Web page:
If you're used to ingesting or transcoding a lot of documentary footage, you know that the bulk of the media is the interviews. And often you can't start editing a project until you have the interview logged, transcribed, or at the very least watched through with some notes. Having the interviews in ProRes immediately available for editing means you can start working on your project sooner.
You do need a few accessories right away before you can use the the PIX-E5H and LR with your small cameras. First, you'll need an HDMI cable to whatever HDMI flavor your camera uses, probably a HDMI micro, mini, or strangely in the case of the GH5, a full size HDMI connection. We prefer coiled cables with right-angle connections into the camera. Here's the one we used on the Sony A9 pictured above.
You'll also need Sony L batteries of course. You can hot swap batteries on the PIX-E5, so theoretically you could use the smallest size L batteries, but it's safer to use the medium or large versions. And don't forget a solid accessory arm - we have always touted the Cinevate Universal Accessory Mount as the best and most solid and compact mount out there, and it works perfectly on the PIX-E5.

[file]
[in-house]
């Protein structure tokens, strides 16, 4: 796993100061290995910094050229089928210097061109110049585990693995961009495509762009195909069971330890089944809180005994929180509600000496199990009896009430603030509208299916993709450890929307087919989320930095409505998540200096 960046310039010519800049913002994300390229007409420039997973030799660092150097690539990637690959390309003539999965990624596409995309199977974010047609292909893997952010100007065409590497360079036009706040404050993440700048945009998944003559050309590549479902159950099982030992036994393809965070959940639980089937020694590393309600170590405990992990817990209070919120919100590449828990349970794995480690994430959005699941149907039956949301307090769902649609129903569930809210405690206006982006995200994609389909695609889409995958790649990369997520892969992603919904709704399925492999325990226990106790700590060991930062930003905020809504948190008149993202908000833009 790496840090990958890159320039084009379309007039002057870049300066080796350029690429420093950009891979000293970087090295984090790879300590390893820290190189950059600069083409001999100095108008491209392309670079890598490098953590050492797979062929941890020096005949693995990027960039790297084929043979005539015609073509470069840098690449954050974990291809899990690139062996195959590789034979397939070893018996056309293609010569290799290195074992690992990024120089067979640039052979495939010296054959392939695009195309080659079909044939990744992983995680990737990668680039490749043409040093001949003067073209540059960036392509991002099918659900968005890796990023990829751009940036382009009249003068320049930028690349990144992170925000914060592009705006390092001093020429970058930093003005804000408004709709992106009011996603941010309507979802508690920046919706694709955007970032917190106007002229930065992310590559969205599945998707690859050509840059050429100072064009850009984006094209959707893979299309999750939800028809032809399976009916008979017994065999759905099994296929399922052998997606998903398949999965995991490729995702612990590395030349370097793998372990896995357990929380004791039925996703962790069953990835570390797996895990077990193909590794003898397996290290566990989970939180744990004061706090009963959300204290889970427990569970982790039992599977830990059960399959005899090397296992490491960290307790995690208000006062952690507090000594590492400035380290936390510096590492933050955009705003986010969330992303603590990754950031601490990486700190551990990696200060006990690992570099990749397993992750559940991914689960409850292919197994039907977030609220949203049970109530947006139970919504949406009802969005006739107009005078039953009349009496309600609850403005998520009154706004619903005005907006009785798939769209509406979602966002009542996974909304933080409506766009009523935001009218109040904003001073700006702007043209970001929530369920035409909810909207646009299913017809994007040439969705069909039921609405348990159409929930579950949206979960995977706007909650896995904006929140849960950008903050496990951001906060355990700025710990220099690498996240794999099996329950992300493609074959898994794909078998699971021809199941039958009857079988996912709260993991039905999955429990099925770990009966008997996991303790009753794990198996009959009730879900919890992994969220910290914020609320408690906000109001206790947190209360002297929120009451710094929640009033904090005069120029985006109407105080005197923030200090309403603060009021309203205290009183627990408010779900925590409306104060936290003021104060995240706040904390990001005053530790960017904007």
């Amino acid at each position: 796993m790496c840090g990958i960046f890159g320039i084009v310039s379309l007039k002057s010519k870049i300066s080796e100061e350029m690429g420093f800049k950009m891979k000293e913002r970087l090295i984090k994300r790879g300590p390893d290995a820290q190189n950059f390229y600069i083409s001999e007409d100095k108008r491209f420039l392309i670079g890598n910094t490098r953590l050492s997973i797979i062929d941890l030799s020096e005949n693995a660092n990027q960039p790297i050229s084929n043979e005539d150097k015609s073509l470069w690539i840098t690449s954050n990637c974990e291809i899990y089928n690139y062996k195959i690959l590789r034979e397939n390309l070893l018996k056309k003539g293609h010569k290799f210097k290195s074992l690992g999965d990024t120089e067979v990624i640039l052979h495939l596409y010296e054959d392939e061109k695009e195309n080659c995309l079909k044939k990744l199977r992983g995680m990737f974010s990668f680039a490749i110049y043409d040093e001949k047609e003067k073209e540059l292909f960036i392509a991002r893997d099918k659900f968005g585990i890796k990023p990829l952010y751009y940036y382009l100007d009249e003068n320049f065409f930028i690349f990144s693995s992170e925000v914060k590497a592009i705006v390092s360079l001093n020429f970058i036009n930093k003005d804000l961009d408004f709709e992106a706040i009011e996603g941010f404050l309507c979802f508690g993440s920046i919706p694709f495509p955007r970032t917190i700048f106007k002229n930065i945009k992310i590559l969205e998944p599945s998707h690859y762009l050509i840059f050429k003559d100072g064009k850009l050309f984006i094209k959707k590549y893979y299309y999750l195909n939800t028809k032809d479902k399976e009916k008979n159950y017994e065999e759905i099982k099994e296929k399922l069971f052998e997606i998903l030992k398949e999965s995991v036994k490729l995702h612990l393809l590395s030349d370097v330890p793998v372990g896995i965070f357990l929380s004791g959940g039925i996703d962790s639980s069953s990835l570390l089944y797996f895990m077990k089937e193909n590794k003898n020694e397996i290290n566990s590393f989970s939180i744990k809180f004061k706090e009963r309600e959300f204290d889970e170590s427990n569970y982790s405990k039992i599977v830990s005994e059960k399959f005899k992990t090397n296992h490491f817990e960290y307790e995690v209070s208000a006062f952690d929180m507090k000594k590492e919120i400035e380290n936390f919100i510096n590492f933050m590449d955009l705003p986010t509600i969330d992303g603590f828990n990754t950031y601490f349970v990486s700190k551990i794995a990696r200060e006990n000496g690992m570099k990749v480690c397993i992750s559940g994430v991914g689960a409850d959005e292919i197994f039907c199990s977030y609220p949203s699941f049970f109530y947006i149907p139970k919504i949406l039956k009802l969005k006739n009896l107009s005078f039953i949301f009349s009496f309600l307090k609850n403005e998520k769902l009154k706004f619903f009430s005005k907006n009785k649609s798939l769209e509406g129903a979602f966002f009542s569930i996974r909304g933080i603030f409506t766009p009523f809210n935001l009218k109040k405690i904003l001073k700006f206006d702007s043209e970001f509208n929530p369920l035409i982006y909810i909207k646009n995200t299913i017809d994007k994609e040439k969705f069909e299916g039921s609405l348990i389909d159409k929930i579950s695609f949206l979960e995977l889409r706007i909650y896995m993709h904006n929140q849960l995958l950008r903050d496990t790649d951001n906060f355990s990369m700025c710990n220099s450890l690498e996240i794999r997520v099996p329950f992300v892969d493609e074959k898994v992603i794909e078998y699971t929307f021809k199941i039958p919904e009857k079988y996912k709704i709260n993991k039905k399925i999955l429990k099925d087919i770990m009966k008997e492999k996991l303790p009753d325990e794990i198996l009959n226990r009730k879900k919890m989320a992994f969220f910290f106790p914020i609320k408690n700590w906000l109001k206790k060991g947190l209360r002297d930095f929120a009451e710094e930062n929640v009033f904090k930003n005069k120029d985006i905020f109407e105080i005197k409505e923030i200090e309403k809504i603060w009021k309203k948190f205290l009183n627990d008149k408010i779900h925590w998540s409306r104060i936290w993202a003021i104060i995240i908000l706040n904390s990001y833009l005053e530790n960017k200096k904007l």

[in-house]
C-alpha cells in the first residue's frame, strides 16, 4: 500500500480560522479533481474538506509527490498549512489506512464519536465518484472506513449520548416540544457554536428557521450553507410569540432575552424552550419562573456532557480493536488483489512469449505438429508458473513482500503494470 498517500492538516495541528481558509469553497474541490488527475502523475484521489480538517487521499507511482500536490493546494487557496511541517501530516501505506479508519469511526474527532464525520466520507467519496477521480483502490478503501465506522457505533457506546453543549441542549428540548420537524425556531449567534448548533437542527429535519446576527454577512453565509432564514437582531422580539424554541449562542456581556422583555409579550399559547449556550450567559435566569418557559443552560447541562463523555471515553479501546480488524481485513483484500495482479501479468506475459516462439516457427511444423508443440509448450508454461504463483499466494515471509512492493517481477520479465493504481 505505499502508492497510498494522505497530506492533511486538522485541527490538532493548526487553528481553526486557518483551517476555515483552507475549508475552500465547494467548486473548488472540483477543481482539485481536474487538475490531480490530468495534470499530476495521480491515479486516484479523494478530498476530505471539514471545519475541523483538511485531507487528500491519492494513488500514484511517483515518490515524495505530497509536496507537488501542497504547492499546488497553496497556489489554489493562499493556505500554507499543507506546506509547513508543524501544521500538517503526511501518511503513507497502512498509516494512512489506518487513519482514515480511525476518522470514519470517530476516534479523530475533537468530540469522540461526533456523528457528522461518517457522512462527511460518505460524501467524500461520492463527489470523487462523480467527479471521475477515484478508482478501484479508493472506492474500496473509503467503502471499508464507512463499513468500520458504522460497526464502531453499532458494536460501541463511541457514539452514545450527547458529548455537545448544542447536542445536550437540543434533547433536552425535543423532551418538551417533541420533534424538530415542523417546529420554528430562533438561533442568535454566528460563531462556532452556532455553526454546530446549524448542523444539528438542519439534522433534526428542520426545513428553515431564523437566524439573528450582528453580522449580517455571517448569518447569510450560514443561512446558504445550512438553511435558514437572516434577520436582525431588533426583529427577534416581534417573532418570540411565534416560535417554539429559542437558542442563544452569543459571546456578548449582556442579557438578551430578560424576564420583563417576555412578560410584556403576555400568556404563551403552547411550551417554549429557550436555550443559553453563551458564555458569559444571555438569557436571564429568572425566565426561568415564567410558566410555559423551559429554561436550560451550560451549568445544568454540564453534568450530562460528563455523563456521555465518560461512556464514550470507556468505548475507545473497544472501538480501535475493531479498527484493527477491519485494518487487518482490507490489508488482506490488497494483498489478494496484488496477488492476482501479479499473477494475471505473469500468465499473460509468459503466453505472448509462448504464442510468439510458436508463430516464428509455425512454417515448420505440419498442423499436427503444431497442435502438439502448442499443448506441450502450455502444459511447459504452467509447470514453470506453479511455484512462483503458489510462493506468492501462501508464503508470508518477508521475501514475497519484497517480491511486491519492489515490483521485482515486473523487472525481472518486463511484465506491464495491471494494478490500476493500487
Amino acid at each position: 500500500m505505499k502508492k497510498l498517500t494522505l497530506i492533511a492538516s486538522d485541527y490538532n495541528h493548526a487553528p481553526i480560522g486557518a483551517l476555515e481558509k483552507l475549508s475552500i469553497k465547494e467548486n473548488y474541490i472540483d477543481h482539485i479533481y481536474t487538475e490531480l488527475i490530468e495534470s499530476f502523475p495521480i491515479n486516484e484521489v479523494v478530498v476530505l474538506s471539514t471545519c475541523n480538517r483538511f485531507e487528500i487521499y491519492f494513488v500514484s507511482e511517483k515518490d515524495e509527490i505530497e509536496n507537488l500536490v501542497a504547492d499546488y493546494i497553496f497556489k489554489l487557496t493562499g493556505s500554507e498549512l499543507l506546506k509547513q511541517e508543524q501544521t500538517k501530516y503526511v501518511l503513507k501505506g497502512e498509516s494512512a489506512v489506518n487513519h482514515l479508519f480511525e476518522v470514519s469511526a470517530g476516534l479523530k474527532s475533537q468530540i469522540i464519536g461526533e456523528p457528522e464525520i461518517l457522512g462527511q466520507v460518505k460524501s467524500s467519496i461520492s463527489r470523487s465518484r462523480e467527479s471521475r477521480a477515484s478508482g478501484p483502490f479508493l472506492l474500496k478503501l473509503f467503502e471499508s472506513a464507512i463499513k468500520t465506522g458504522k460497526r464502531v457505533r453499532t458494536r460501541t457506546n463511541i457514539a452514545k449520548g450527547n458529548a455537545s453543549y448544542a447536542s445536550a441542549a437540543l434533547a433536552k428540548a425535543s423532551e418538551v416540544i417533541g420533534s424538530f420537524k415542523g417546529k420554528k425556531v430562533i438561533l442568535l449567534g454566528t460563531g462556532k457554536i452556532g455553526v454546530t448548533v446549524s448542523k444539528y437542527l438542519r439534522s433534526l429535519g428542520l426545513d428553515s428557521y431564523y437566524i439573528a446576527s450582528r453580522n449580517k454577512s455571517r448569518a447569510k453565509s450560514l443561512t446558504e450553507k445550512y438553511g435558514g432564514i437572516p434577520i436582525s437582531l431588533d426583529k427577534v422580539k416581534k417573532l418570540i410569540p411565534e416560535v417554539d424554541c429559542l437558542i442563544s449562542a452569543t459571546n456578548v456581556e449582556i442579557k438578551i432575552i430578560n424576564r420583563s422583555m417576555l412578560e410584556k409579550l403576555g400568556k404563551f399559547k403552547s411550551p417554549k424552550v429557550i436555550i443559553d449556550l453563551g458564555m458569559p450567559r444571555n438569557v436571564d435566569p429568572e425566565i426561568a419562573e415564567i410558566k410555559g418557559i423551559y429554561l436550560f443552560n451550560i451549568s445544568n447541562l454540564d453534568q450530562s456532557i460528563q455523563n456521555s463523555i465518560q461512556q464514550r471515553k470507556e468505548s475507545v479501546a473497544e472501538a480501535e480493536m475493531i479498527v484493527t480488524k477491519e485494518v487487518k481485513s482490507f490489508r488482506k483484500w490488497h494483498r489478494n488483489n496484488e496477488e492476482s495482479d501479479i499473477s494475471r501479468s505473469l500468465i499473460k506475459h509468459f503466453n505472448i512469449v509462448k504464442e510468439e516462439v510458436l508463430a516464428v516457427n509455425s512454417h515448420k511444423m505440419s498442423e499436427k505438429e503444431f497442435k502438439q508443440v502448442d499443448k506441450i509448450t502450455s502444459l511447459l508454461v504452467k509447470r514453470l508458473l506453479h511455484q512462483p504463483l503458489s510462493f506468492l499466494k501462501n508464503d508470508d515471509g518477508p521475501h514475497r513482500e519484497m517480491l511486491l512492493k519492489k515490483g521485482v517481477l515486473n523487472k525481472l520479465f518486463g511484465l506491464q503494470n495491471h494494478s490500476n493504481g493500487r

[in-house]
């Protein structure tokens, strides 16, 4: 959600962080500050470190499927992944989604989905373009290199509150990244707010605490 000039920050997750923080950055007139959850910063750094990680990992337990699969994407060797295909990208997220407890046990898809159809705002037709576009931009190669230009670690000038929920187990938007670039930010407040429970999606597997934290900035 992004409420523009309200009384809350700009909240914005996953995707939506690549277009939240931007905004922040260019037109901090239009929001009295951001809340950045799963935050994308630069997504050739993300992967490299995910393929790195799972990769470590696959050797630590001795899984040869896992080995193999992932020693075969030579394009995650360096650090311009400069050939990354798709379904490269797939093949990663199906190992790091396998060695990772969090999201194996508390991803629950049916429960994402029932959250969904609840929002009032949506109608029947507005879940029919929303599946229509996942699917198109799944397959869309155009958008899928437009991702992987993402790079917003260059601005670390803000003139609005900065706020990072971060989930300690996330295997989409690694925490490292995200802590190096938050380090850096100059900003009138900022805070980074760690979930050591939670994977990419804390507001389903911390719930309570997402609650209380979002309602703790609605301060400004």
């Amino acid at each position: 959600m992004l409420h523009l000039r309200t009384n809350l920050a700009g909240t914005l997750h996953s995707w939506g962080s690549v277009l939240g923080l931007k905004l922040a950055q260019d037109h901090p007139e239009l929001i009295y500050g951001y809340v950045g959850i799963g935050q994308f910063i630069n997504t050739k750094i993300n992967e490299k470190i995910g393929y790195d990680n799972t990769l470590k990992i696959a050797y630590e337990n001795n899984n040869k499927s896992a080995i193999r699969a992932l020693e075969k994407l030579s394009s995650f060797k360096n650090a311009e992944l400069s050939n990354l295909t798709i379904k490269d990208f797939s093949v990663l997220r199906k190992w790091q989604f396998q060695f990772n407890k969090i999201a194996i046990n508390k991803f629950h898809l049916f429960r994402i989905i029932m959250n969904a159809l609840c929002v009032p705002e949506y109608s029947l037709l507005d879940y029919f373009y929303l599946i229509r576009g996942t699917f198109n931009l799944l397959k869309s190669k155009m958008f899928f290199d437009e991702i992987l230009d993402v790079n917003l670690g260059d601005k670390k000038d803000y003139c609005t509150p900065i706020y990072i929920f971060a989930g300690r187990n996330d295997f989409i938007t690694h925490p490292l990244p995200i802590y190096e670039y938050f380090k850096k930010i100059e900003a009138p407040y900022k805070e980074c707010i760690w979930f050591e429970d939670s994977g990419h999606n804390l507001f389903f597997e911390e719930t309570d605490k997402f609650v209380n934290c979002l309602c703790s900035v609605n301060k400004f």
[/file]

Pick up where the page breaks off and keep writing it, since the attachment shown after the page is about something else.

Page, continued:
Most importantly, however, you'll need to figure out how to adapt the Line 1 and Line 2 XLR outputs from the PIX-E5H into a 3.5mm stereo jack. Something like this.
You'll still be able to independently monitor and record both channel 1 and 2 into the PIX-E, but if you want to use your camera's internal recording, you'll most likely end up with a stereo clip that can then be separated into dual mono clips, but that all depends on the specific camera.
PIX-E5 on a larger cinema camera
If you're already using a pro camera that has a decent flip-out LCD display with exposure assist, XLR inputs, good codec and bitrates, and dual slot recording for safety, is there a reason to bring along something like the PIX-E5?